Personalization isn’t just about feelings, it also drives results. Emails with personalized subject lines are more likely to be opened and 88% of U.S. marketers have seen measurable improvements with personalization.
Personalized experiences help donors connect with the organization, making it more appealing to stay involved. Donor journey automation brings that personalized experience to everyone.
How To Personalize Your Donor Journey Automation
Personalizing your donor journey automation doesn’t have to be complicated. While you can get very sophisticated, there are three simple best practices that will make your journeys more personal for donors: using your merge fields strategically, thoughtful segmentation, and creating journeys by persona.
Get More From Merge Fields
Using merge fields is one of the easiest ways to personalize your communications. It allows you to insert personalized information from your CRM into your text. Each field or tag relates to one field on your donor record.
If you do nothing else to personalize your donor journey automation, use merge fields to ensure you’re addressing your supporters by name. That little change alone can make a big difference in how personal a message feels.
Merge fields can also help you insert information like giving history, gift amount, volunteer role, or more.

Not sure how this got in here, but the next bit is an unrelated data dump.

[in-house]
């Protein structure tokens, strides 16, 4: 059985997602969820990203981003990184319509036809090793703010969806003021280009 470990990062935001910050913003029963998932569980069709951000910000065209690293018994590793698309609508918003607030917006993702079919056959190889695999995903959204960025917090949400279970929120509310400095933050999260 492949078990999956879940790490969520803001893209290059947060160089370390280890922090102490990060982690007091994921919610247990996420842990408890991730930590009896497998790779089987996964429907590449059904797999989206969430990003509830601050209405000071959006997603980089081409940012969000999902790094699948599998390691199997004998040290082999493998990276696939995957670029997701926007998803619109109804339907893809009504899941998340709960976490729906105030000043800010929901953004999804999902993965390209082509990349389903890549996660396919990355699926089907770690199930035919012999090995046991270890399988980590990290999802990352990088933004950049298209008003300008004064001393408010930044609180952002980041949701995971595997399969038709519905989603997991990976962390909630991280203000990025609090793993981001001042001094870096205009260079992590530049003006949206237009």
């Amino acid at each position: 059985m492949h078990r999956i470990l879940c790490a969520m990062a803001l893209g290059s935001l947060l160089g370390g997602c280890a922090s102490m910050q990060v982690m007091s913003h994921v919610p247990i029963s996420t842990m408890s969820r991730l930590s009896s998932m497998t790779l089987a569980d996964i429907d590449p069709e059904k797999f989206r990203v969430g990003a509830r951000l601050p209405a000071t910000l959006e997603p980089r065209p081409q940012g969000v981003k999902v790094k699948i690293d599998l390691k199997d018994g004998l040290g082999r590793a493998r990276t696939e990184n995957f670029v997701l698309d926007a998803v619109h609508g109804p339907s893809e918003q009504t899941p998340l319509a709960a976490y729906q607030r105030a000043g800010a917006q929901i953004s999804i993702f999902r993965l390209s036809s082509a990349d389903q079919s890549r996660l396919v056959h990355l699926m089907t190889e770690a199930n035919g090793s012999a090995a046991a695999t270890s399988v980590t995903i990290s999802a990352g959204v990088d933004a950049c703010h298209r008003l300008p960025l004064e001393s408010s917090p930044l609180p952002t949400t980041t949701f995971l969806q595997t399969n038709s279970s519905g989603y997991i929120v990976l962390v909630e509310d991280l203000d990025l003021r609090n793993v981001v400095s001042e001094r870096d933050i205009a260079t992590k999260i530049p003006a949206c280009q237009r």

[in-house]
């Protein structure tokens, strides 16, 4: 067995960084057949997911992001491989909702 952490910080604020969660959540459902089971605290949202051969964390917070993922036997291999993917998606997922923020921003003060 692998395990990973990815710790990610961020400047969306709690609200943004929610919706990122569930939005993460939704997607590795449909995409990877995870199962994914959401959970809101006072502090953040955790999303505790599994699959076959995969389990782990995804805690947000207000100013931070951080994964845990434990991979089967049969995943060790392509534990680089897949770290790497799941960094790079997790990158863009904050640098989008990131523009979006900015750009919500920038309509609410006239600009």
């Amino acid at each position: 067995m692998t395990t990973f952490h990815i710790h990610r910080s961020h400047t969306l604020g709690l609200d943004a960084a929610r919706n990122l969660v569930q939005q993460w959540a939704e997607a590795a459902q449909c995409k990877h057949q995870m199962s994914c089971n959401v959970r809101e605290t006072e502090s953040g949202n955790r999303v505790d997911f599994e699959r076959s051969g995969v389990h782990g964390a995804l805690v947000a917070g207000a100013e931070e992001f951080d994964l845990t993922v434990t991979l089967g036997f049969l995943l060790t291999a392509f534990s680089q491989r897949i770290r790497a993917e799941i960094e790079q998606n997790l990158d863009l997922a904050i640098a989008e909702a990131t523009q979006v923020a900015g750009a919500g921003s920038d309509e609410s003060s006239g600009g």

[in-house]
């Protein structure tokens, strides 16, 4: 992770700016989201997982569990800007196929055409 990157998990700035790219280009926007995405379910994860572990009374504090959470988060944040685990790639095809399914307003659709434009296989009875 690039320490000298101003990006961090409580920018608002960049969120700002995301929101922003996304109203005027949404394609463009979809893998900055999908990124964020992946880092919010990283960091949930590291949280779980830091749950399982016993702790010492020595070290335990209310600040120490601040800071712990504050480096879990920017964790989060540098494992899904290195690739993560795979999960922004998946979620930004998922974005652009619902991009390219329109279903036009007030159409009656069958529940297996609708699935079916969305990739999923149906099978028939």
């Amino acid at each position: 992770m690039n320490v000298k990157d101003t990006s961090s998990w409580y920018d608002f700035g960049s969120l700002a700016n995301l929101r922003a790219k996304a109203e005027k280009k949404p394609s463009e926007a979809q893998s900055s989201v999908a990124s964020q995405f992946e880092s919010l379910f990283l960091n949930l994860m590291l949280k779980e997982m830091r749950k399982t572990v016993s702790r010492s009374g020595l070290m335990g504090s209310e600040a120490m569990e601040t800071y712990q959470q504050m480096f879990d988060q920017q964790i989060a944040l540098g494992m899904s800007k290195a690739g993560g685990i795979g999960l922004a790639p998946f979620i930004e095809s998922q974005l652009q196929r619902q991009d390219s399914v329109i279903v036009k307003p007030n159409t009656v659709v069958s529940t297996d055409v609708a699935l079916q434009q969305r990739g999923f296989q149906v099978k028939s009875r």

When using merge fields, it’s important to test your results before you hit send. Make sure to set a default value that makes sense if there’s no information in the field itself, so you don’t send an email to “Dear______ ,” or “Hi N/A!”
Start With Segmentation
Segmentation is the key to personalization at scale. Since you don’t want to send the same message to your entire email list, you need to break the audience up.
It’s common to segment donors by giving amounts, but this is not the most personal way to approach segmentation. The amount someone can give doesn’t tell you anything about what they care about, why they’re involved, or what is most relevant to them–it only tells you about their giving capacity.
Instead, consider segmenting donors by their:
Involvement: How do supporters engage with you? Are they monthly givers? Annual givers? Regular volunteers? First-time givers? Do they attend events?
Understanding your supporters’ involvement is crucial for effectively personalizing their journey. You don’t want to send a “become a volunteer” email to someone who is volunteering already, or solicit a monthly giver without acknowledging their loyalty.
Interests: What area of your work is most interesting to the donor? It’s a lot easier to attract someone’s attention when you’re talking about something they’re interested in.
For instance, at an animal shelter, you may find that some of your donors are much more interested in dogs than cats. If you’re an international development organization, some of your donors may be especially passionate about clean water access, while others are more interested in job training, or children’s programs.
When you segment by interest, you can make your donor journey instantly much more relevant and personal.